Bananas could replace potatoes in warming world
Climate change could lead to crops from the banana family becoming a critical food source for millions of people, a new report says.
Researchers from the CGIAR agricultural partnership say the fruit might replace potatoes in some developing countries.
Cassava and the little-known cowpea plant could be much more important food crops as temperatures rise.
People will have to adapt to new and varied menus as traditional crops struggle, say the authors.
When the farmers see the problems they are having with production, they really are willing to shift”
But how easy will it be to get people to adjust to new crops and new diets?
Bruce Campbell is programme director of the Climate Change, Agriculture and Food Security research group (CCAFS) which co-ordinates work among leading institutions around the world. He told BBC News that the types of changes that will happen in the future have already happened in the past.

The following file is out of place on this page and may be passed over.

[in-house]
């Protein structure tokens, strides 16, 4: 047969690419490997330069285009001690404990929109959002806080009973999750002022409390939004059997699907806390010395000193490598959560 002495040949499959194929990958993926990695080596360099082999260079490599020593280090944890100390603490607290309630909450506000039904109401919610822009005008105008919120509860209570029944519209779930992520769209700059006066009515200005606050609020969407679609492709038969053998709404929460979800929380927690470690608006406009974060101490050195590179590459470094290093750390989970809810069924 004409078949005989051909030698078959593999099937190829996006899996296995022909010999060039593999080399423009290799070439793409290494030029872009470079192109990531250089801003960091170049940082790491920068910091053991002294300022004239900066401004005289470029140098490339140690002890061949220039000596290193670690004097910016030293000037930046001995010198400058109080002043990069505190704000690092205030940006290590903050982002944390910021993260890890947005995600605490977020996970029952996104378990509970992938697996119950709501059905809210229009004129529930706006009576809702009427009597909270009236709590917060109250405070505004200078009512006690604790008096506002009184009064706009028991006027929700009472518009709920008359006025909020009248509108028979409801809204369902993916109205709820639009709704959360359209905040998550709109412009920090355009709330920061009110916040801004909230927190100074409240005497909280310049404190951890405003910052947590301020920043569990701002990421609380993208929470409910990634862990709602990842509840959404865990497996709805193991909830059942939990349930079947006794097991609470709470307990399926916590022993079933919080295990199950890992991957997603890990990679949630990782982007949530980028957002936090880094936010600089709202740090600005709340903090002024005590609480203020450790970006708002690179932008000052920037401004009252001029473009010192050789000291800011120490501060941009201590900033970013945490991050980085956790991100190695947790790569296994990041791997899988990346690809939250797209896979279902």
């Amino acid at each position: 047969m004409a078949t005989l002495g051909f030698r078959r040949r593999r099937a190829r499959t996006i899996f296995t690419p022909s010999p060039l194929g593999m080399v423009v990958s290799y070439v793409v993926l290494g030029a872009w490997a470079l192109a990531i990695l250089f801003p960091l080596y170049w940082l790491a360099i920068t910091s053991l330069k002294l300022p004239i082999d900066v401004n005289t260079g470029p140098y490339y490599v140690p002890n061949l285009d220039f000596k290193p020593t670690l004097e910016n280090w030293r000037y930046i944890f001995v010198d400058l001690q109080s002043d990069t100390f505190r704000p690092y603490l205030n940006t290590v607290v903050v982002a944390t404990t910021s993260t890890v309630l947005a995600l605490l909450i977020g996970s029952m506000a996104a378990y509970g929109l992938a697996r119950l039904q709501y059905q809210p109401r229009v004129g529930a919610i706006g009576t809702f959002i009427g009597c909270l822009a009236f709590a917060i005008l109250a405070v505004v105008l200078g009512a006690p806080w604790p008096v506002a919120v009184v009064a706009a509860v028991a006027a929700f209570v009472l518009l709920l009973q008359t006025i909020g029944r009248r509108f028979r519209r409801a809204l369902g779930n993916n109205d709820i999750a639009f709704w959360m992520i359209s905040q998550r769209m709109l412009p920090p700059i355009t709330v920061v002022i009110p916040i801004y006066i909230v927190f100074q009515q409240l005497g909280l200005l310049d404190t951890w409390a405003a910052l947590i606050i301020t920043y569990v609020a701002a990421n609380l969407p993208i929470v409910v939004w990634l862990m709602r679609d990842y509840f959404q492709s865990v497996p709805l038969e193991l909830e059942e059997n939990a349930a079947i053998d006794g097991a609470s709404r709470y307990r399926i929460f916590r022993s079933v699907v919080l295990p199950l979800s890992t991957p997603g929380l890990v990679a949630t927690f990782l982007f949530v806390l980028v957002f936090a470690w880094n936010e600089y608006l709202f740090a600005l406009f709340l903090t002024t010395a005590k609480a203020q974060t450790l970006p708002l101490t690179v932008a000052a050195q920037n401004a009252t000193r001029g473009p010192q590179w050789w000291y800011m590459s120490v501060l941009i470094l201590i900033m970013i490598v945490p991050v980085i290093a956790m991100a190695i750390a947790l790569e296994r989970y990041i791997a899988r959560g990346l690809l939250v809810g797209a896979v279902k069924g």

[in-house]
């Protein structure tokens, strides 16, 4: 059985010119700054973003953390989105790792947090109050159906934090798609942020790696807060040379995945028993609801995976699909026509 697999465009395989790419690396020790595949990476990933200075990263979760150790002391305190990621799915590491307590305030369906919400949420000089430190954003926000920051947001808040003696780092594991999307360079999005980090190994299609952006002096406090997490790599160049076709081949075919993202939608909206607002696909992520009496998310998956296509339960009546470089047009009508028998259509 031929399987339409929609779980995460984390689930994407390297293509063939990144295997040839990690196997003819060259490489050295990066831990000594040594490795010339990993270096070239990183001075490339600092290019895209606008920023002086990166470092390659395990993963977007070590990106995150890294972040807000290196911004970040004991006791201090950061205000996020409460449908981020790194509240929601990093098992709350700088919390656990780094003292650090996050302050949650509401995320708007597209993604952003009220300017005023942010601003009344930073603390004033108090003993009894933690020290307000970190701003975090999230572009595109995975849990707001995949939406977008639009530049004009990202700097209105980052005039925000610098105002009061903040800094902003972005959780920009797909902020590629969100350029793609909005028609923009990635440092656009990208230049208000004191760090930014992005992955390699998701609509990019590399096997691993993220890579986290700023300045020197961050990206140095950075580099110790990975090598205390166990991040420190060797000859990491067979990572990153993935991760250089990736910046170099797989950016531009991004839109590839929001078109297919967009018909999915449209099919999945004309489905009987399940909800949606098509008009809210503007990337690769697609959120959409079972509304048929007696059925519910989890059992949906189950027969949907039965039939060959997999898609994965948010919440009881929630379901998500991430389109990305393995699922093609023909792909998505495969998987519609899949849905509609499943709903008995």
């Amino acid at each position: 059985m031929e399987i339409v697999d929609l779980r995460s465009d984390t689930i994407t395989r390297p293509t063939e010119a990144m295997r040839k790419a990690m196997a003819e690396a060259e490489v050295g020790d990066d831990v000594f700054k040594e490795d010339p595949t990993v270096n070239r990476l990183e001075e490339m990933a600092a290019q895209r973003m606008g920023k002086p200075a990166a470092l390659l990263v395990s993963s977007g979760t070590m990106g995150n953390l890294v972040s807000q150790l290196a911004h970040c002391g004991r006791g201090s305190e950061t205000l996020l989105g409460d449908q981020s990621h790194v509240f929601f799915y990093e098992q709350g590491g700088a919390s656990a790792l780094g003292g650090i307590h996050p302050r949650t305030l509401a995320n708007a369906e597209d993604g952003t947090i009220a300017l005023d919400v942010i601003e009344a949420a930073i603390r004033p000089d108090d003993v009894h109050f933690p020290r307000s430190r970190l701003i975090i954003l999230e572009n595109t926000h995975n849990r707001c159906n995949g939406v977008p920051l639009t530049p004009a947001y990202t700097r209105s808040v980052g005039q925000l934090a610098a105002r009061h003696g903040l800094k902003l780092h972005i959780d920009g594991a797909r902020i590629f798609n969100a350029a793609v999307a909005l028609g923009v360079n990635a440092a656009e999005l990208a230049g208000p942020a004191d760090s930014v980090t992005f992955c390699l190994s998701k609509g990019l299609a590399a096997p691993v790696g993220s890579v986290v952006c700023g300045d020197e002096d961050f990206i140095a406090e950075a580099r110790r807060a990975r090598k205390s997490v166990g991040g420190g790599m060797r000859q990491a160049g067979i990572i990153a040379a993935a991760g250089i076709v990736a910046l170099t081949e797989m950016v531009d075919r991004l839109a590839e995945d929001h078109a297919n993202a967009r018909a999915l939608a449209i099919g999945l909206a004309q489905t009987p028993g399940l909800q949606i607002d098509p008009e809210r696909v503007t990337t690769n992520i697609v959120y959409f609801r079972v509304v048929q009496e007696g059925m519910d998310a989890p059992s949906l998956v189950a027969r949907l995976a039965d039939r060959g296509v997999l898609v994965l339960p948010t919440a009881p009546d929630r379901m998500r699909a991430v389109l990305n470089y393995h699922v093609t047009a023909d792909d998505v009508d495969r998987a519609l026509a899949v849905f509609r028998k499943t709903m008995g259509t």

One of the big concerns among researchers is how to tackle the need for protein in the diet. Soybeans are one of the most common sources but are very susceptible to temperature changes.
The scientists say that the cowpea, which is known in sub-Saharan Africa as the "poor man's meat" is drought-tolerant and prefers warmer weather and could be a reasonable alternative to soya. The vines of the cowpea can also be used as a feed for livestock.
In some countries, including Nigeria and Niger, farmers have already moved away from cotton production to growing cowpeas.
There are also likely to be developments in animal protein sources says the report, including a shift to smaller livestock.
"This is an example of something that's happening already," said Dr Campbell. "There's been quite a shift from cattle keeping to goat keeping in southern Africa in face of droughts - when the farmers see the problems they are having with production, they really are willing to shift.
"Change is really possible. It's not just a crazy notion."